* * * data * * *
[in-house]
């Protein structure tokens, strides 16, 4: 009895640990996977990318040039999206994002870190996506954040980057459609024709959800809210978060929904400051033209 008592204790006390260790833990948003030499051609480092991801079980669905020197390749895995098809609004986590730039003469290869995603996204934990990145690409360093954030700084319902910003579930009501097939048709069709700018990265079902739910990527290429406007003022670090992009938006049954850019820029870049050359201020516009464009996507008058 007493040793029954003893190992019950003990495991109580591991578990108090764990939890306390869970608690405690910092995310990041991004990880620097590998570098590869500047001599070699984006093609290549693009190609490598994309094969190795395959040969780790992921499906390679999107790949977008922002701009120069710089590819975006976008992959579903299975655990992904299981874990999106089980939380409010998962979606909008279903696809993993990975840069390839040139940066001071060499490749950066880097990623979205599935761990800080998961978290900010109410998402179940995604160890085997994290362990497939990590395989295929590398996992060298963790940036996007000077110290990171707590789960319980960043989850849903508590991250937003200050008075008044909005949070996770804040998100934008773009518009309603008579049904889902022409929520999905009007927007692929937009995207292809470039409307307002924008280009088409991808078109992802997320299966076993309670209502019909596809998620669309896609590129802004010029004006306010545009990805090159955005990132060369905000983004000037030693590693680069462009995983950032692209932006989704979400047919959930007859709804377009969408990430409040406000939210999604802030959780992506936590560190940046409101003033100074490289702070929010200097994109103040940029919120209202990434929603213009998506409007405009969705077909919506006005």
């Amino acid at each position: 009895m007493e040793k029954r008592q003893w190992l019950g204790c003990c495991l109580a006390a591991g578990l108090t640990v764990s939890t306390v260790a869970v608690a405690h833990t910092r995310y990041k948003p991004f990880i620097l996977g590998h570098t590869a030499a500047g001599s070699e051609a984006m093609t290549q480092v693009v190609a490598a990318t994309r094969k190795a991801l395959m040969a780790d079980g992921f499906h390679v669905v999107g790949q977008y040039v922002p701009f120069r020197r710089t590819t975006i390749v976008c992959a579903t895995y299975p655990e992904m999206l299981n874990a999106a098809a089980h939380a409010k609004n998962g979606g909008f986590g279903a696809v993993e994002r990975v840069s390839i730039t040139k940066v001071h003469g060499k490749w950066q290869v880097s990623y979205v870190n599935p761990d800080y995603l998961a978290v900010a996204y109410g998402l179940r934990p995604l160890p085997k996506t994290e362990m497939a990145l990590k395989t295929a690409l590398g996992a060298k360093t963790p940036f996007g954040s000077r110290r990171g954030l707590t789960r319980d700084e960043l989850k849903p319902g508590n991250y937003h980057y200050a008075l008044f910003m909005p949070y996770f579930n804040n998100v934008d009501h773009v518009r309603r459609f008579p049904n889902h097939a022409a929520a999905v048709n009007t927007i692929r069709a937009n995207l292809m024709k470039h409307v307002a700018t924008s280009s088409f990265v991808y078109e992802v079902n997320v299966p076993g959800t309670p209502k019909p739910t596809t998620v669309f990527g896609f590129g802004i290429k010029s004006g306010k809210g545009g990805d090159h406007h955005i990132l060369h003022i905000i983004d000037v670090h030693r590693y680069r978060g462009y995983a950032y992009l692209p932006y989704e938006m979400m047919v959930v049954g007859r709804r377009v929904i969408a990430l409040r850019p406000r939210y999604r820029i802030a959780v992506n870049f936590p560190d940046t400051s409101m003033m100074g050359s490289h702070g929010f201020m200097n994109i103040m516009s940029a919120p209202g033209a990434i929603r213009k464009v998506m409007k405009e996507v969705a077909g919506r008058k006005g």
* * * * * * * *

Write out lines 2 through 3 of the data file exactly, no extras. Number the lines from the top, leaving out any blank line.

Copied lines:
């Protein structure tokens, strides 16, 4: 009895640990996977990318040039999206994002870190996506954040980057459609024709959800809210978060929904400051033209 008592204790006390260790833990948003030499051609480092991801079980669905020197390749895995098809609004986590730039003469290869995603996204934990990145690409360093954030700084319902910003579930009501097939048709069709700018990265079902739910990527290429406007003022670090992009938006049954850019820029870049050359201020516009464009996507008058 007493040793029954003893190992019950003990495991109580591991578990108090764990939890306390869970608690405690910092995310990041991004990880620097590998570098590869500047001599070699984006093609290549693009190609490598994309094969190795395959040969780790992921499906390679999107790949977008922002701009120069710089590819975006976008992959579903299975655990992904299981874990999106089980939380409010998962979606909008279903696809993993990975840069390839040139940066001071060499490749950066880097990623979205599935761990800080998961978290900010109410998402179940995604160890085997994290362990497939990590395989295929590398996992060298963790940036996007000077110290990171707590789960319980960043989850849903508590991250937003200050008075008044909005949070996770804040998100934008773009518009309603008579049904889902022409929520999905009007927007692929937009995207292809470039409307307002924008280009088409991808078109992802997320299966076993309670209502019909596809998620669309896609590129802004010029004006306010545009990805090159955005990132060369905000983004000037030693590693680069462009995983950032692209932006989704979400047919959930007859709804377009969408990430409040406000939210999604802030959780992506936590560190940046409101003033100074490289702070929010200097994109103040940029919120209202990434929603213009998506409007405009969705077909919506006005």
């Amino acid at each position: 009895m007493e040793k029954r008592q003893w190992l019950g204790c003990c495991l109580a006390a591991g578990l108090t640990v764990s939890t306390v260790a869970v608690a405690h833990t910092r995310y990041k948003p991004f990880i620097l996977g590998h570098t590869a030499a500047g001599s070699e051609a984006m093609t290549q480092v693009v190609a490598a990318t994309r094969k190795a991801l395959m040969a780790d079980g992921f499906h390679v669905v999107g790949q977008y040039v922002p701009f120069r020197r710089t590819t975006i390749v976008c992959a579903t895995y299975p655990e992904m999206l299981n874990a999106a098809a089980h939380a409010k609004n998962g979606g909008f986590g279903a696809v993993e994002r990975v840069s390839i730039t040139k940066v001071h003469g060499k490749w950066q290869v880097s990623y979205v870190n599935p761990d800080y995603l998961a978290v900010a996204y109410g998402l179940r934990p995604l160890p085997k996506t994290e362990m497939a990145l990590k395989t295929a690409l590398g996992a060298k360093t963790p940036f996007g954040s000077r110290r990171g954030l707590t789960r319980d700084e960043l989850k849903p319902g508590n991250y937003h980057y200050a008075l008044f910003m909005p949070y996770f579930n804040n998100v934008d009501h773009v518009r309603r459609f008579p049904n889902h097939a022409a929520a999905v048709n009007t927007i692929r069709a937009n995207l292809m024709k470039h409307v307002a700018t924008s280009s088409f990265v991808y078109e992802v079902n997320v299966p076993g959800t309670p209502k019909p739910t596809t998620v669309f990527g896609f590129g802004i290429k010029s004006g306010k809210g545009g990805d090159h406007h955005i990132l060369h003022i905000i983004d000037v670090h030693r590693y680069r978060g462009y995983a950032y992009l692209p932006y989704e938006m979400m047919v959930v049954g007859r709804r377009v929904i969408a990430l409040r850019p406000r939210y999604r820029i802030a959780v992506n870049f936590p560190d940046t400051s409101m003033m100074g050359s490289h702070g929010f201020m200097n994109i103040m516009s940029a919120p209202g033209a990434i929603r213009k464009v998506m409007k405009e996507v969705a077909g919506r008058k006005g």